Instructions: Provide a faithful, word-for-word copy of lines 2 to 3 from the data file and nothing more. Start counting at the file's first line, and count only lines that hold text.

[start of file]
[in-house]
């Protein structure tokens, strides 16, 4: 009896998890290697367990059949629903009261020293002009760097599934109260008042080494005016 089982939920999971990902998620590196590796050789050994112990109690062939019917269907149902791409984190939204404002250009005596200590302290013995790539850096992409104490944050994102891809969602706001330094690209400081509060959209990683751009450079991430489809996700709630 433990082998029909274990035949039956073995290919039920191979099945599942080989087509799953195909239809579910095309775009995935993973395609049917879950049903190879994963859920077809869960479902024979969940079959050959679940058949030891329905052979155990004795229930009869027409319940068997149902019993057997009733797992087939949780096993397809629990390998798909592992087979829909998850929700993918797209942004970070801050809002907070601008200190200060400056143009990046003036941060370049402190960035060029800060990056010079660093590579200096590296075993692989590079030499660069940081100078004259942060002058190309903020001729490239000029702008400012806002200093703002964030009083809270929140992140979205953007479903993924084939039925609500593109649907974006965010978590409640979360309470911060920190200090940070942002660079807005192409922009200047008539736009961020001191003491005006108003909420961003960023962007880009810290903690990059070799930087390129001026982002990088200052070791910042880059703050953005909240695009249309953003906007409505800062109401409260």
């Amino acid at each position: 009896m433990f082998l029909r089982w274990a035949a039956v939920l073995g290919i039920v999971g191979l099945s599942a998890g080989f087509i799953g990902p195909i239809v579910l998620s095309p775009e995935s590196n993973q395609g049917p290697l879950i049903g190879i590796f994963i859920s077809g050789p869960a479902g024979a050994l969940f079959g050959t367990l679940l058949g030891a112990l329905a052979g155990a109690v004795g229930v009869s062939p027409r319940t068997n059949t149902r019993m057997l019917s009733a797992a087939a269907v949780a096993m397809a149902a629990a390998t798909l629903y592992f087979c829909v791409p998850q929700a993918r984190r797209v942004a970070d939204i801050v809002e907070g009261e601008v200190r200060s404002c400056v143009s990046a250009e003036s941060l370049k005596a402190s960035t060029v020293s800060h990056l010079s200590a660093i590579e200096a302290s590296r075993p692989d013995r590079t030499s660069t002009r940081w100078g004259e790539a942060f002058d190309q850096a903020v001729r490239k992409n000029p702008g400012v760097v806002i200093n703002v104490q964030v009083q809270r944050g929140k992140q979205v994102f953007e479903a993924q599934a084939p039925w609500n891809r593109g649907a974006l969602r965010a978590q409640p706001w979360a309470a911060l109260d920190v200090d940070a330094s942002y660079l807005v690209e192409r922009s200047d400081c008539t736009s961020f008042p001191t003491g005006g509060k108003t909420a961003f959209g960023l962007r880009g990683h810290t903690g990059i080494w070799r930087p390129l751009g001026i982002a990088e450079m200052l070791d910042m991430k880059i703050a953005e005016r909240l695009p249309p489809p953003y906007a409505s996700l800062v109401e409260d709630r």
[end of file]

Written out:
């Protein structure tokens, strides 16, 4: 009896998890290697367990059949629903009261020293002009760097599934109260008042080494005016 089982939920999971990902998620590196590796050789050994112990109690062939019917269907149902791409984190939204404002250009005596200590302290013995790539850096992409104490944050994102891809969602706001330094690209400081509060959209990683751009450079991430489809996700709630 433990082998029909274990035949039956073995290919039920191979099945599942080989087509799953195909239809579910095309775009995935993973395609049917879950049903190879994963859920077809869960479902024979969940079959050959679940058949030891329905052979155990004795229930009869027409319940068997149902019993057997009733797992087939949780096993397809629990390998798909592992087979829909998850929700993918797209942004970070801050809002907070601008200190200060400056143009990046003036941060370049402190960035060029800060990056010079660093590579200096590296075993692989590079030499660069940081100078004259942060002058190309903020001729490239000029702008400012806002200093703002964030009083809270929140992140979205953007479903993924084939039925609500593109649907974006965010978590409640979360309470911060920190200090940070942002660079807005192409922009200047008539736009961020001191003491005006108003909420961003960023962007880009810290903690990059070799930087390129001026982002990088200052070791910042880059703050953005909240695009249309953003906007409505800062109401409260």
């Amino acid at each position: 009896m433990f082998l029909r089982w274990a035949a039956v939920l073995g290919i039920v999971g191979l099945s599942a998890g080989f087509i799953g990902p195909i239809v579910l998620s095309p775009e995935s590196n993973q395609g049917p290697l879950i049903g190879i590796f994963i859920s077809g050789p869960a479902g024979a050994l969940f079959g050959t367990l679940l058949g030891a112990l329905a052979g155990a109690v004795g229930v009869s062939p027409r319940t068997n059949t149902r019993m057997l019917s009733a797992a087939a269907v949780a096993m397809a149902a629990a390998t798909l629903y592992f087979c829909v791409p998850q929700a993918r984190r797209v942004a970070d939204i801050v809002e907070g009261e601008v200190r200060s404002c400056v143009s990046a250009e003036s941060l370049k005596a402190s960035t060029v020293s800060h990056l010079s200590a660093i590579e200096a302290s590296r075993p692989d013995r590079t030499s660069t002009r940081w100078g004259e790539a942060f002058d190309q850096a903020v001729r490239k992409n000029p702008g400012v760097v806002i200093n703002v104490q964030v009083q809270r944050g929140k992140q979205v994102f953007e479903a993924q599934a084939p039925w609500n891809r593109g649907a974006l969602r965010a978590q409640p706001w979360a309470a911060l109260d920190v200090d940070a330094s942002y660079l807005v690209e192409r922009s200047d400081c008539t736009s961020f008042p001191t003491g005006g509060k108003t909420a961003f959209g960023l962007r880009g990683h810290t903690g990059i080494w070799r930087p390129l751009g001026i982002a990088e450079m200052l070791d910042m991430k880059i703050a953005e005016r909240l695009p249309p489809p953003y906007a409505s996700l800062v109401e409260d709630r």